Fidelia Technology Inc. is adding automatic application discovery capabilities to its integrated performance, fault and business service monitoring software.
NetVigil 3.6 extends Fidelias business container technology, which stores the relationship of components that make up a business service by adding analysis of the underlying relationships among business service components. Such analysis reduces the number of false alerts sent when a business service fails.
“In the new containers, we look at the relationship between the application layer, Layer 2 and Layer 3 dependencies, and we track those and store them in the container,” said Vikas Aggarwal, president of the Princeton, N.J., company.
The discovery engine uses a library of objects to perform its discovery function. Fidelia added to its library support for Oracle Corp., Citrix Systems Inc., Microsoft Corp. Exchange and SQL servers, Web servers, and other database management systems. “Based on the type of device and our library, it runs a pattern of tests to find which applications are running on the servers and what are the relevant parameters to be monitored. We discover tables inside the database, start monitoring transaction rates, the number of locks inside a database and so on,” said Aggarwal.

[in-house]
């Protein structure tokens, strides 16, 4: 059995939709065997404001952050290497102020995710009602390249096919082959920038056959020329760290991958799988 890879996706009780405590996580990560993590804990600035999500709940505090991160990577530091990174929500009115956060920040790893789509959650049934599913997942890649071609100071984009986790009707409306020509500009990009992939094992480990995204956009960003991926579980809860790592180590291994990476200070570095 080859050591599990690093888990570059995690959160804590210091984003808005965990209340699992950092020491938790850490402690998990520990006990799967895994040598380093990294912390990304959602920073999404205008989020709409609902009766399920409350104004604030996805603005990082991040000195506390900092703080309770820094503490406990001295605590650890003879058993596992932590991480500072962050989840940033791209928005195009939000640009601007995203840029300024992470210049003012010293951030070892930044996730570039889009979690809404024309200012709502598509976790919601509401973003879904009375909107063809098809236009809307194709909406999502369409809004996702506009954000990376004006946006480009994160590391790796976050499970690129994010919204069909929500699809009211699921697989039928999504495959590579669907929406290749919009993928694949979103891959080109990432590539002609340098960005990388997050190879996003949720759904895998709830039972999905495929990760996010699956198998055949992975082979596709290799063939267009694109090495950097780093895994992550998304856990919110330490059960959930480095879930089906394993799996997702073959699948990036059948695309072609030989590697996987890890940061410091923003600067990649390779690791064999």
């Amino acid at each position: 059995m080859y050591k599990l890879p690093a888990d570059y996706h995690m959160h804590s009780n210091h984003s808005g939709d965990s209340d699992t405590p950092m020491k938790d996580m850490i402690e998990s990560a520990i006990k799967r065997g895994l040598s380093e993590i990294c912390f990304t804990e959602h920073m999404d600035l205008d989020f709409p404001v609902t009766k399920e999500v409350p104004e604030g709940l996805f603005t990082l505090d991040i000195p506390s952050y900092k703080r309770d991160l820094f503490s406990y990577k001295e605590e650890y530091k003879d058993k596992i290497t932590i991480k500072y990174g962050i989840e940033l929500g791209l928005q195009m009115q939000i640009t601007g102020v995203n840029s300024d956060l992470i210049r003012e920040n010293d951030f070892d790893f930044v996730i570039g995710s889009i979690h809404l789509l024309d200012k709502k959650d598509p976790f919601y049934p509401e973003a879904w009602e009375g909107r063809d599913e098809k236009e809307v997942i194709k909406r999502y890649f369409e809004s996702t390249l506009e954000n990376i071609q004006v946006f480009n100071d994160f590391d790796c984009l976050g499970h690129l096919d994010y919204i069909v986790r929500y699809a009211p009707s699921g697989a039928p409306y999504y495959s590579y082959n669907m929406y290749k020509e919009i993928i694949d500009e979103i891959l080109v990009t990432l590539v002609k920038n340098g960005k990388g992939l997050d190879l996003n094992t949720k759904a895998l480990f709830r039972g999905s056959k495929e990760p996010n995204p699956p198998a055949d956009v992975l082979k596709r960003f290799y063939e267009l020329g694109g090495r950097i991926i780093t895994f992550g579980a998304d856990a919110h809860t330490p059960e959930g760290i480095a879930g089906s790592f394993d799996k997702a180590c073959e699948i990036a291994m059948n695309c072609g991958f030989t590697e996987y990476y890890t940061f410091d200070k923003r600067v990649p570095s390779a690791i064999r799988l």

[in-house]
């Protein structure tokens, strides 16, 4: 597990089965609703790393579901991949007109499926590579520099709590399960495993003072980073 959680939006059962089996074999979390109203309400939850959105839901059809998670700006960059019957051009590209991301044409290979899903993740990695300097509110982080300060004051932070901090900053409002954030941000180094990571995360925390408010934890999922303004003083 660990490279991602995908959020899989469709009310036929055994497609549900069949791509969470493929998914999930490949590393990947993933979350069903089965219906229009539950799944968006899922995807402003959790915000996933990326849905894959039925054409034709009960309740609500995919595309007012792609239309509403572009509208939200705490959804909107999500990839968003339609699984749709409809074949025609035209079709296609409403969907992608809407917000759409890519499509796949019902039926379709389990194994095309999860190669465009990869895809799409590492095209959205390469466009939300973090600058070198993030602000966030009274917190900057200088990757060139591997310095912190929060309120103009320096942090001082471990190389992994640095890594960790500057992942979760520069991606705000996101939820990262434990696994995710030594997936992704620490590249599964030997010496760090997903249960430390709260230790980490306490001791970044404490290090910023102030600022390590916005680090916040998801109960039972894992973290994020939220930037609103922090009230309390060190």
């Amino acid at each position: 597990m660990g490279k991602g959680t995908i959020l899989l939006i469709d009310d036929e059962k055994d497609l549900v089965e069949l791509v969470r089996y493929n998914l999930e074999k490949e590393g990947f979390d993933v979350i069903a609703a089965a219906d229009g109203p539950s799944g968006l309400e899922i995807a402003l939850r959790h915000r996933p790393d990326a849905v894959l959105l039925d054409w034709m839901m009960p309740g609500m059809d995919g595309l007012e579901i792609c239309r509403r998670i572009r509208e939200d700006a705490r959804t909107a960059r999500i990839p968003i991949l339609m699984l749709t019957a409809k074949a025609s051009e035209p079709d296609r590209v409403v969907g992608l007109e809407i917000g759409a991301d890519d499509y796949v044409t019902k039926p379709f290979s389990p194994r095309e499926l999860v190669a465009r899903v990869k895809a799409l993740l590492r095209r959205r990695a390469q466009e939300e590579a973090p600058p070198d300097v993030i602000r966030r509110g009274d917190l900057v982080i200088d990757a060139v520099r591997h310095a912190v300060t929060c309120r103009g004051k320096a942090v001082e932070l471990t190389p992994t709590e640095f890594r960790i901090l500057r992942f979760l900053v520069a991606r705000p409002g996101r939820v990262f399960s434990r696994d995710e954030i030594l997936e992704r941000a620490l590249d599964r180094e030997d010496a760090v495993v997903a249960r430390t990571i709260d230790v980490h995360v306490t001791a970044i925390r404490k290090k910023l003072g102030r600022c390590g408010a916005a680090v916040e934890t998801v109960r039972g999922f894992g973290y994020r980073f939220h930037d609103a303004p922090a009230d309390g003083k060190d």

NetVigil 3.6s business containers can represent a geographic location, a business unit, a revenue-generating service or any boundary that helps isolate the root cause of slow business services.
The business containers offer “a very flexible way [to] map all of the structures and substructures in the services. They can basically take switches and computers and put them in a container for specific things like, say, accounting,” said Jeffrey Nudler, a senior analyst at Enterprise Management Associates Inc., in Portsmouth, N.H. “Others have similar capabilities, but [Fidelia does] it for much less money in the middle market.”
Users at the Yale University School of Medicine, in New Haven, Conn., find the new containers can help troubleshoot problems faster, according to Richard Beebe, manager of systems and network engineering. “Our production mail server is two Unix boxes in a cluster connected to a SAN [storage area network]. We can put the Unix boxes and various processes plus the SAN and the network connection to it into one view—a container called E-mail Server. If anything goes, the help desk has a better idea of what things are affected,” said Beebe.
The software is priced starting at $40,000, and a typical implementation costs about $80,000, according to Aggarwal. Version 3.6 is available now.